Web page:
To start, it’s important to understand the roles of the different parties involved in a credit card transaction. There are typically three main parties involved: the cardholder, the merchant, and the payment processor. In an OnUs transaction, the card issuer and the payment processor are the same entity, meaning that the bank is both issuing the credit card and processing the transaction.
In an OffUs transaction, on the other hand, the card issuer and the payment processor are different entities, with the payment processor acting as an intermediary between the cardholder and the merchant.
The process of a credit card transaction can be broken down into several steps. Let’s take a closer look at how these steps differ between OnUs and OffUs transactions:
Step 1: Authorization
The first step in any credit card transaction is authorization. When a cardholder wants to make a purchase, they provide their credit card information to the merchant, who then sends a request for authorization to the payment processor. The payment processor then contacts the card issuer to verify that the card is valid and has enough available credit to cover the purchase.
In an OnUs transaction, the payment processor and the card issuer are the same entity, so there is no need for the payment processor to contact a separate entity for authorization. Instead, the bank can simply authorize the transaction internally, using its own systems and databases.
In an OffUs transaction, on the other hand, the payment processor must contact the card issuer to verify the transaction. This can add an extra layer of complexity to the process, since the payment processor must communicate with a separate entity to obtain authorization.
Step 2: Settlement
The next step in a credit card transaction is settlement, which refers to the transfer of funds from the cardholder’s account to the merchant’s account. Once the transaction has been authorized, the payment processor deducts the amount of the purchase from the cardholder’s available credit and holds it in a temporary account. Then, at the end of the day or the end of a specified settlement period, the payment processor transfers the funds to the merchant’s account.
In an OnUs transaction, settlement is typically faster and more straightforward than in an OffUs transaction. This is because the bank can simply transfer the funds internally, without the need for an intermediary payment processor. As a result, OnUs transactions can often be settled in real-time or near-real-time.
In an OffUs transaction, settlement can be more complicated and may take longer. This is because the payment processor must first deduct the funds from the cardholder’s account, then transfer them to the merchant’s account. Depending on the specific payment processing system being used, this may involve multiple intermediaries, each of which may take a cut of the transaction as a fee.
Step 3: Reconciliation
The final step in a credit card transaction is reconciliation, which refers to the process of matching up the transaction records between the card issuer, the payment processor, and the merchant. This is an important step to ensure that all parties have accurate records of the transaction and that there are no discrepancies or errors.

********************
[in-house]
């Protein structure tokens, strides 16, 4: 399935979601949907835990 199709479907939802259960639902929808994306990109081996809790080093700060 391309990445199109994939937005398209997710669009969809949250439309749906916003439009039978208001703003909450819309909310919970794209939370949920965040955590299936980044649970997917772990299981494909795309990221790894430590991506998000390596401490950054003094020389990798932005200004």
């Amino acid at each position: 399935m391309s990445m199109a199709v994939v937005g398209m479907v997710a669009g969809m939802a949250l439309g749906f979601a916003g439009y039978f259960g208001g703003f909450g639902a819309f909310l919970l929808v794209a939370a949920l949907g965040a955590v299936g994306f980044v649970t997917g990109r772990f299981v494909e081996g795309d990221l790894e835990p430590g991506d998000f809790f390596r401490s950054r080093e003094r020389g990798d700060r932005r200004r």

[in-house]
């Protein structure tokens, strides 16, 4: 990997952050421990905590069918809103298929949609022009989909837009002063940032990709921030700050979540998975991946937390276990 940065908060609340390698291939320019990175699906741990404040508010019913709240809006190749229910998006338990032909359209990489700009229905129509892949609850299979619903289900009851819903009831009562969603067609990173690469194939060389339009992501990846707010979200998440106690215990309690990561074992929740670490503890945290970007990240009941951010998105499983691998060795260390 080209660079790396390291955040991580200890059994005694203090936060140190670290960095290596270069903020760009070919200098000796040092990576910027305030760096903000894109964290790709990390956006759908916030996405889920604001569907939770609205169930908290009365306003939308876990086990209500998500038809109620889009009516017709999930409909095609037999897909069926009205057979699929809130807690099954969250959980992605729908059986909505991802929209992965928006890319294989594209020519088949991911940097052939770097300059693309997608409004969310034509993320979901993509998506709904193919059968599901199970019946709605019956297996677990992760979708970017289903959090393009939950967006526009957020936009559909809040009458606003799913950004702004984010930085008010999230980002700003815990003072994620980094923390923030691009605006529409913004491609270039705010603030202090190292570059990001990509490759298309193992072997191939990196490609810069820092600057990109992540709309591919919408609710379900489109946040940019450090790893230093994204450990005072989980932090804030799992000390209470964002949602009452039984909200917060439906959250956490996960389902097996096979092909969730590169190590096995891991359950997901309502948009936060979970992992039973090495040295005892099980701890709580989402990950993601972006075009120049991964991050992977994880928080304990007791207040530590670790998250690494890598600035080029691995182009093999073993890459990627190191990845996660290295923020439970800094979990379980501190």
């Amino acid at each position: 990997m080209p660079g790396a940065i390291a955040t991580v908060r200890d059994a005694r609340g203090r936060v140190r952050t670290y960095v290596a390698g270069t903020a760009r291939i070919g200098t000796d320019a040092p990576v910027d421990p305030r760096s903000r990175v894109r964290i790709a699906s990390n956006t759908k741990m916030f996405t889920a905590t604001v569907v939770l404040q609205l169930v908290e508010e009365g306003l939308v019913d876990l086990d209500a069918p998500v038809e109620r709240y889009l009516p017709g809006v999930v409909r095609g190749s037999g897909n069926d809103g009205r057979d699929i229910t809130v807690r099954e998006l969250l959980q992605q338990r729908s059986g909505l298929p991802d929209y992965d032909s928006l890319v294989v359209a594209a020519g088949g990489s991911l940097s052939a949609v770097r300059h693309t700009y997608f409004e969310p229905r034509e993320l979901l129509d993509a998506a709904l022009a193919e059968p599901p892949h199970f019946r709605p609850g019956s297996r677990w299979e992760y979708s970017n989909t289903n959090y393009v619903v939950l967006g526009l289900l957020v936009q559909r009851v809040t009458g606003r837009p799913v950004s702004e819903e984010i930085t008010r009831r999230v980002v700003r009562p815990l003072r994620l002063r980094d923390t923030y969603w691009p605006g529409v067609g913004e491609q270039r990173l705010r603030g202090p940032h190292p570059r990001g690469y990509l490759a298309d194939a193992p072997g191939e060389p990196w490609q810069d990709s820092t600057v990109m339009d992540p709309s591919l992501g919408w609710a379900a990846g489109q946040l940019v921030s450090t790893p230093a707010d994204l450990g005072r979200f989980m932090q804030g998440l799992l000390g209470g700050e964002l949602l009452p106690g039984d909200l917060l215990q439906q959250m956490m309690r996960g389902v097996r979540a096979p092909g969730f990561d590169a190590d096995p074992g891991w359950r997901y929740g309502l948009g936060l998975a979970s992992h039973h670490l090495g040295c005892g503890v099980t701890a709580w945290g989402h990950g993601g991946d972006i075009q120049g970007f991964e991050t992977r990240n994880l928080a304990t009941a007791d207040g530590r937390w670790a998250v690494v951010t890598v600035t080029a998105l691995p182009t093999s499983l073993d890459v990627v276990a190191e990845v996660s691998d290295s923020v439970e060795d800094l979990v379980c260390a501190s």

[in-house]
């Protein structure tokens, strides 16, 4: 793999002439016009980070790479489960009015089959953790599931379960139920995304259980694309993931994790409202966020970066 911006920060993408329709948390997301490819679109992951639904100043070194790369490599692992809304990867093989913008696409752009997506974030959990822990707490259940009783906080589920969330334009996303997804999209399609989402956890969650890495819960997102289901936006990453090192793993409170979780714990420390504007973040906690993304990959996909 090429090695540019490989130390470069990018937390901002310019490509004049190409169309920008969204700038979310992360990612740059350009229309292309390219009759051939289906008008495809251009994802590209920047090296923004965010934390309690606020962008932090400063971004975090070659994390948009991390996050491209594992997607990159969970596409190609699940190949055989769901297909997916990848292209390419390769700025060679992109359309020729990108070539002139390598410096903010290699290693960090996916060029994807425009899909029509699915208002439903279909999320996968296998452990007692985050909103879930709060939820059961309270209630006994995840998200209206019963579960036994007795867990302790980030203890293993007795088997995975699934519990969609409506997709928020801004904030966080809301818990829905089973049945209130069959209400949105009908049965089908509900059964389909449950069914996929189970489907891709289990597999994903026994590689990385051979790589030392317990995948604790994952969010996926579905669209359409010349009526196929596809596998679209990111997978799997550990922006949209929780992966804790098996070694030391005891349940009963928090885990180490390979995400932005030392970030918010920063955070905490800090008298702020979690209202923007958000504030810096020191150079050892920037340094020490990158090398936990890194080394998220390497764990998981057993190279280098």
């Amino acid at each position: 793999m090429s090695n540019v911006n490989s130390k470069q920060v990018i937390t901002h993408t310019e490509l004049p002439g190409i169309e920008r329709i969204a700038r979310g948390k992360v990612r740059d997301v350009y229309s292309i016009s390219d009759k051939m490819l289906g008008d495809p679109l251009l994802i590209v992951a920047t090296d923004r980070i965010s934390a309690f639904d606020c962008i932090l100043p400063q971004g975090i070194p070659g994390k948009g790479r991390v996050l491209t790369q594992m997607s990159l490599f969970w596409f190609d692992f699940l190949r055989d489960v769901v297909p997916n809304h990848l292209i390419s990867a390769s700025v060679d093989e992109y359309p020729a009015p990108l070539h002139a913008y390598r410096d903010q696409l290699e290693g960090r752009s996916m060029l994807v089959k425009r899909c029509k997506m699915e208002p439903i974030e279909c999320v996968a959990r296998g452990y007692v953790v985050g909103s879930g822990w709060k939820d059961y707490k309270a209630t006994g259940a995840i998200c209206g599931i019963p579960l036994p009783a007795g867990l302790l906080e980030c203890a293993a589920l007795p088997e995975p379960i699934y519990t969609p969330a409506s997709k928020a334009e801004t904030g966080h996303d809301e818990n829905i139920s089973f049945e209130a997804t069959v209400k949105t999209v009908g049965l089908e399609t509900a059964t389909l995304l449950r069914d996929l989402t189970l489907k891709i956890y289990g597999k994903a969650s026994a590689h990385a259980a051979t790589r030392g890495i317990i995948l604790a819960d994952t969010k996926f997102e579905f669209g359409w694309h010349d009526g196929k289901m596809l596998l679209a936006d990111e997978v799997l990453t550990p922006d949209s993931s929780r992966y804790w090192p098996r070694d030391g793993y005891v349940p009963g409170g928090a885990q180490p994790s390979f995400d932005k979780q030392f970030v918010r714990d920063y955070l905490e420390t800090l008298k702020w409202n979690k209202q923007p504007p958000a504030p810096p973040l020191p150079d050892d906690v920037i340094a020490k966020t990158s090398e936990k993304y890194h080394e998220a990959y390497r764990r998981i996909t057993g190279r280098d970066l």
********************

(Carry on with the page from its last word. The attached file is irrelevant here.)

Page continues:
In an OnUs transaction, reconciliation is typically easier and more streamlined than in an OffUs transaction. This is because the card issuer and the payment processor are the same entity, so there is no need for an intermediary to match up the transaction records.
In an OffUs transaction, however, reconciliation can be more complex. Since the payment processor is acting as an intermediary between the card issuer and the merchant, there may be more opportunities for errors or discrepancies to arise.
For example, if the payment processor deducts the wrong amount from the cardholder’s account, this could result in a discrepancy between the card issuer’s records and the merchant’s records, which would need to be reconciled and resolved. This can add an extra layer of complexity to the process, and may require additional communication and coordination between the different parties involved.
Step 4: Considerations
Overall, while there are some potential benefits to OnUs transactions in terms of speed and efficiency, there are also some potential drawbacks to consider. One key consideration is the level of control that the bank has over the transaction process. Since the bank is both issuing the credit card and processing the transaction in an OnUs scenario, it may have more control over the fees, policies, and other aspects of the transaction. This could potentially lead to higher fees or more restrictive policies for cardholders or merchants.
Another consideration is the potential for technical issues or downtime. Since the bank is both issuing the credit card and processing the transaction, any technical issues or downtime with the bank’s systems could potentially impact the processing of OnUs transactions more significantly than OffUs transactions. This could lead to delays or other issues for cardholders and merchants.
OnUs transactions offer some potential benefits in terms of speed and efficiency, there are also some potential drawbacks to consider. Ultimately, the choice between OnUs and OffUs transactions will depend on a variety of factors, including the specific needs and preferences of the card issuer, the payment processor, and the merchants and cardholders involved.